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The Virgin of the Rocks is a complex and mysterious painting which has intrigued people for centuries.

For an artist who notoriously left works unfinished and from whom even fewer survive, this is a rare example of one of his large-scale paintings.

It gives us insight into some of Leonardo’s ground-breaking scientific observations, demonstrating techniques and innovations which transformed Italian painting.

Leonardo began his painting career in Florence, but in the early 1480s he moved to Milan in search of new opportunities. Shortly after his arrival in the city he received the commission to paint ‘The Virgin of the Rocks’.

The painting was to be part of a grand altarpiece which included a wooden statue of the Virgin Mary. The altarpiece was destined for the chapel of the Immaculate Conception of the Virgin Mary in the church of San Francesco Grande, the principal church of the Franciscan Order in Milan and the largest church in the city after the Cathedral.

The two versions

Image: Leonardo da Vinci, 'The Virgin of the Rocks', about 1483–5. Musée du Louvre, Paris (INV777) © RMN-Grand Palais (musée du Louvre) / Michel Urtado

The painting was commissioned in 1483, but wasn't completed to the Confraternity’s satisfaction until 1508, twenty-five years later. A dispute over money led Leonardo to sell his first version of the picture (image above) – which is now in the Louvre, Paris. The confraternity finally managed to come to an agreement with Leonardo, and he began work on a second version of the painting; the one that is now in our collection.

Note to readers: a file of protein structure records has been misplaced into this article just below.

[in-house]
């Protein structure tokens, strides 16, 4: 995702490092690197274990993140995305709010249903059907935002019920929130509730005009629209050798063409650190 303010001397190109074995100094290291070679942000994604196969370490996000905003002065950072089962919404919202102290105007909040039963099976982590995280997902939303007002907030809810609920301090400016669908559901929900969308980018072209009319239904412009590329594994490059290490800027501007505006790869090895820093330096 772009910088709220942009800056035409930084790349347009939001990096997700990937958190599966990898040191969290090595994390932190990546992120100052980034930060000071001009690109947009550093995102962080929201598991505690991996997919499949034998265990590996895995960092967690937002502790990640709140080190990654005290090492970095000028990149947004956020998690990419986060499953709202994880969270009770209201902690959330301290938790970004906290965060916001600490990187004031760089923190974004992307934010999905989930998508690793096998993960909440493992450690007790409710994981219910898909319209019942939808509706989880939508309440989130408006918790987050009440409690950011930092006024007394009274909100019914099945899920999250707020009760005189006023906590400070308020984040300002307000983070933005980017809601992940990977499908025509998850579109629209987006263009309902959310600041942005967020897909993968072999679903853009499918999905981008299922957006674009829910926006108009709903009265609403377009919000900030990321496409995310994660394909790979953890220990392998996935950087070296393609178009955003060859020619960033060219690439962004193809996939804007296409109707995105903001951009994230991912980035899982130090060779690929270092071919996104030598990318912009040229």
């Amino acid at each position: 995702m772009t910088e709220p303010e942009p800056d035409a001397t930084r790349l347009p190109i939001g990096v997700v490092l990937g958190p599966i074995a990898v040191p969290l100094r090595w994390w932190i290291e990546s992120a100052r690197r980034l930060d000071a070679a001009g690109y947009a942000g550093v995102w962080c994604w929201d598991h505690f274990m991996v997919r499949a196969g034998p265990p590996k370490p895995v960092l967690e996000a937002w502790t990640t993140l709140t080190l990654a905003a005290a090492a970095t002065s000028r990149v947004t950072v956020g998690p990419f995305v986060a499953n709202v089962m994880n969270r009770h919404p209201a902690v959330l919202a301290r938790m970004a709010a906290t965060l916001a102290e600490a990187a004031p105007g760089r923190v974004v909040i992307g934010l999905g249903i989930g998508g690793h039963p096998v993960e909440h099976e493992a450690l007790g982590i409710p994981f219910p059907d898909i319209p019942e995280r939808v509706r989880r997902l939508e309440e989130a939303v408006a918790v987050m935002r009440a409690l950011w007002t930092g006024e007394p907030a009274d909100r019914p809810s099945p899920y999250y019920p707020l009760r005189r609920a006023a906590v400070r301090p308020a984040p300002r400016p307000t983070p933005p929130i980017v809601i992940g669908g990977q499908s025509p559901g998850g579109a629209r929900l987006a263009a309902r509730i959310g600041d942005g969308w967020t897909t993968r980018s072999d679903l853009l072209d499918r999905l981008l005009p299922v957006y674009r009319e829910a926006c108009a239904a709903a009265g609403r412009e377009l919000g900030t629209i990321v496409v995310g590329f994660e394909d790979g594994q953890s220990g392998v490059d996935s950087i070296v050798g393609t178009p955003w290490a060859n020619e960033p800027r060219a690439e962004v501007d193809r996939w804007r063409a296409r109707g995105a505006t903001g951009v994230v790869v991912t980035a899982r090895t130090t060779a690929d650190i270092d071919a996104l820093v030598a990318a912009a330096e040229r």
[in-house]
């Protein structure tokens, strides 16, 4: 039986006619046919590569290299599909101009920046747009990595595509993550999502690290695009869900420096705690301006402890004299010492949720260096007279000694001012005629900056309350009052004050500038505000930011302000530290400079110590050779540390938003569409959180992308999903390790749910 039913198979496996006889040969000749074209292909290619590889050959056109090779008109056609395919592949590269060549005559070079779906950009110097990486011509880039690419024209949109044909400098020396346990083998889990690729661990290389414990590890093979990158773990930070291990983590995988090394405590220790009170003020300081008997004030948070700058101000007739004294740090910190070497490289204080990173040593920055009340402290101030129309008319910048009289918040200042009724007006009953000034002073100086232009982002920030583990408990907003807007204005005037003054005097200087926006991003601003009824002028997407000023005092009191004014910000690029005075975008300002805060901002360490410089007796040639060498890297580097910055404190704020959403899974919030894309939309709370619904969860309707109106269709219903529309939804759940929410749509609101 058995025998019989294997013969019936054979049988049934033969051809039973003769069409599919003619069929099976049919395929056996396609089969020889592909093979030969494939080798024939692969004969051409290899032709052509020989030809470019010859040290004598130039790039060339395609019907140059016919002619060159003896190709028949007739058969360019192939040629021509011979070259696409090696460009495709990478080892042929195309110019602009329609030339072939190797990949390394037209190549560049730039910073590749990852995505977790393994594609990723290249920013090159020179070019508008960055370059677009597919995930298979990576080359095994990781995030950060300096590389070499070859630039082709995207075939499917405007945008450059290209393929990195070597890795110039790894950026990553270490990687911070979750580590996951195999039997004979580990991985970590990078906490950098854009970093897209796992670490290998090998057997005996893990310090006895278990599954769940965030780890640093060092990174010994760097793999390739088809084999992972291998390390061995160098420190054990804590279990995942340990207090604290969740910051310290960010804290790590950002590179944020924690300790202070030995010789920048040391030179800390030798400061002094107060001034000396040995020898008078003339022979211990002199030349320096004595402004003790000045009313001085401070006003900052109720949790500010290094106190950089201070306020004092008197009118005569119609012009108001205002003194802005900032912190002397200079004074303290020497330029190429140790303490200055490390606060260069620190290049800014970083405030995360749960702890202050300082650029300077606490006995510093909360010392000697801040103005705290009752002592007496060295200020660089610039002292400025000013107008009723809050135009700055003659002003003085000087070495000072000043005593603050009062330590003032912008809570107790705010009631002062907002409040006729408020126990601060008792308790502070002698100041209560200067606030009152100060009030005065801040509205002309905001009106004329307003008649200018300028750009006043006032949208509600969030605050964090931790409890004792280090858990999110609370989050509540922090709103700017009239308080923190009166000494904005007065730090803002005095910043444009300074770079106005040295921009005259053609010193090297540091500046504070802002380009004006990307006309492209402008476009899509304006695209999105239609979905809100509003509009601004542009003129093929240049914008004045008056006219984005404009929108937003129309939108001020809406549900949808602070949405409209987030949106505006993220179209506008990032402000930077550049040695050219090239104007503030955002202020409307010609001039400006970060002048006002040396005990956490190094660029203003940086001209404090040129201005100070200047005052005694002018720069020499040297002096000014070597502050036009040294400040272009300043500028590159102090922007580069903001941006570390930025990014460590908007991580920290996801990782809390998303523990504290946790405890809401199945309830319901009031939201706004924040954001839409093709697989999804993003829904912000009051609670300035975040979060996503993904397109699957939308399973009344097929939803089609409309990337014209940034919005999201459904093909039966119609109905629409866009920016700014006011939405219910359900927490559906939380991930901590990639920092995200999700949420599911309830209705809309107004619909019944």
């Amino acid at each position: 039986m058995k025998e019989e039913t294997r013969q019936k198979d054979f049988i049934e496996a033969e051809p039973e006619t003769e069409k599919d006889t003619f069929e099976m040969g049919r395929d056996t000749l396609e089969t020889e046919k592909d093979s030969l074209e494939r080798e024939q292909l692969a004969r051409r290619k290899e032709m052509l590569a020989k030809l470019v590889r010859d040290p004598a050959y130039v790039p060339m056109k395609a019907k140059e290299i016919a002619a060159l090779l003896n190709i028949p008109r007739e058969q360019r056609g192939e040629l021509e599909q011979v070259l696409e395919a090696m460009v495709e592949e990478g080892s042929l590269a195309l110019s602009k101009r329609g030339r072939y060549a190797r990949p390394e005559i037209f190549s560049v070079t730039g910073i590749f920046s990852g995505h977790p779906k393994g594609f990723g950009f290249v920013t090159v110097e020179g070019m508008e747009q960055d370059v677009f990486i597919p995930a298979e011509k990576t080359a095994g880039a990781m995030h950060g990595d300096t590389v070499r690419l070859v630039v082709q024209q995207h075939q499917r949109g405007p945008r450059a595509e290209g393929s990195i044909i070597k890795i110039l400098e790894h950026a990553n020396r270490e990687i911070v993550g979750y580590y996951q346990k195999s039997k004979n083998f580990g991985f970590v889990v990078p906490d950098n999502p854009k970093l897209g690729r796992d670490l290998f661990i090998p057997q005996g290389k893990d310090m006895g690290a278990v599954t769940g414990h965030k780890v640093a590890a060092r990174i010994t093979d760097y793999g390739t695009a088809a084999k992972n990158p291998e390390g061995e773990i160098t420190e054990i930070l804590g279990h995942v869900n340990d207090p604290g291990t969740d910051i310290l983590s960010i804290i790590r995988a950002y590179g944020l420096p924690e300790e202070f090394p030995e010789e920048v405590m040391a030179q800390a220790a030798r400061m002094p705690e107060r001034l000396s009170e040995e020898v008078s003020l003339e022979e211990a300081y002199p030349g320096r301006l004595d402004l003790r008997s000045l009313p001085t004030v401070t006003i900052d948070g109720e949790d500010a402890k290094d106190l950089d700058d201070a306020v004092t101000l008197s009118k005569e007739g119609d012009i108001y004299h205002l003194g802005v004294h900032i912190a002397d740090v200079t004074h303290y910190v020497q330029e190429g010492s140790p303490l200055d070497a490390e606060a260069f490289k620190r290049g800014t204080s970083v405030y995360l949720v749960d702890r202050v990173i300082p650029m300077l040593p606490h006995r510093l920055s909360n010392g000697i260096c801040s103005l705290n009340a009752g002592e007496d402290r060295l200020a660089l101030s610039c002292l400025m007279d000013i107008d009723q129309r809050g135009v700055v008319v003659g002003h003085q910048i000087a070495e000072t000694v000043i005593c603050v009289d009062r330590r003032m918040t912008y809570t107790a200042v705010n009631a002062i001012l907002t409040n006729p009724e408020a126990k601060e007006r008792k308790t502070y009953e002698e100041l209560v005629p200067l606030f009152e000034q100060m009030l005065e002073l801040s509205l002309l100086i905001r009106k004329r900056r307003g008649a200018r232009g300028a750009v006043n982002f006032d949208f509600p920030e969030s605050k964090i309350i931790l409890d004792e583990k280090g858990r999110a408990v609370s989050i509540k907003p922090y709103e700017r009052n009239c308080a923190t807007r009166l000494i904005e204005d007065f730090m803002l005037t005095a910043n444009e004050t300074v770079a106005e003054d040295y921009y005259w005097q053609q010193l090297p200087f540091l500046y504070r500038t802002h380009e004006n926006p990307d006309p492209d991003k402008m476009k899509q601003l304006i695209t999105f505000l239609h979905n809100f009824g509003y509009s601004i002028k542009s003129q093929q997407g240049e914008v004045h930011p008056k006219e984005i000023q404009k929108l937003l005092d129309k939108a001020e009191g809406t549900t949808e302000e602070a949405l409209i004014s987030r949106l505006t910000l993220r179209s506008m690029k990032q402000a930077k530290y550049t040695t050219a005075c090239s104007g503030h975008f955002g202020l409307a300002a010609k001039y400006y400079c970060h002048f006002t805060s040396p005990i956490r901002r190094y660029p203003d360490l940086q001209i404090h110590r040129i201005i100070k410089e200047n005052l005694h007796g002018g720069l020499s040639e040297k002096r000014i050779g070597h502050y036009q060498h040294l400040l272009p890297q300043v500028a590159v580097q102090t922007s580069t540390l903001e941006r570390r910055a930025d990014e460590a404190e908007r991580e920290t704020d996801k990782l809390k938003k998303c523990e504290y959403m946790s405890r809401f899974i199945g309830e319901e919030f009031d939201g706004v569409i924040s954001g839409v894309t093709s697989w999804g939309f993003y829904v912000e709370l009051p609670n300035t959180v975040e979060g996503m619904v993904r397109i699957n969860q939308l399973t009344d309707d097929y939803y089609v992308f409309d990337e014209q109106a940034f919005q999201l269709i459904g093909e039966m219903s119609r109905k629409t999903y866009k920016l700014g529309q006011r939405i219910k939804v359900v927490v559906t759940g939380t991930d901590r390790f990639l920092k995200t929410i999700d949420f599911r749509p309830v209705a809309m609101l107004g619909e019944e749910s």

The Immaculate Conception 

The idea of Mary’s Immaculate Conception was much debated in Medieval Europe – the Franciscan order supported it, while the Dominicans contested it. Supporters of the Immaculate Conception argued that in order for Christ to be born without original sin (which originated at the moment Adam and Eve disobeyed God in the Garden of Eden), his mother, Mary, also had to be free of sin. It was therefore necessary for the Virgin to have been conceived by God even before the creation of the world – and so before original sin.

In 1476 (less than a decade before ‘The Virgin of the Rocks’ was commissioned), Pope Sixtus IV at last adopted the feast for the Western church. The subject was still so new there was no standard way of showing it, giving Leonardo free rein to create a new composition.

In his final version he painted the Virgin, the infant Saint John the Baptist (a gilded cross under his arm), and an angel, kneeling behind Christ – a chubby cross-legged child. The three figures communicate with each other through their hand gestures and directed gazes while the angel acts as a heavenly witness to the scene.

The natural world

Image: Leonardo da Vinci, Landscape drawing for Santa Maria delle Neve on 5th August 1473, Gabinetto dei Disegni e delle Stampe, Galleria degli Uffizi, Florence © Photo Scala, Florence

Leonardo had a lifelong fascination with the natural world. His surviving drawings include numerous observations of nature: swirling water, dramatic rock formations, trees and detailed plant studies. He studied the landscapes of the areas in which he lived in detail, and observed the effects of water and time on the natural environment.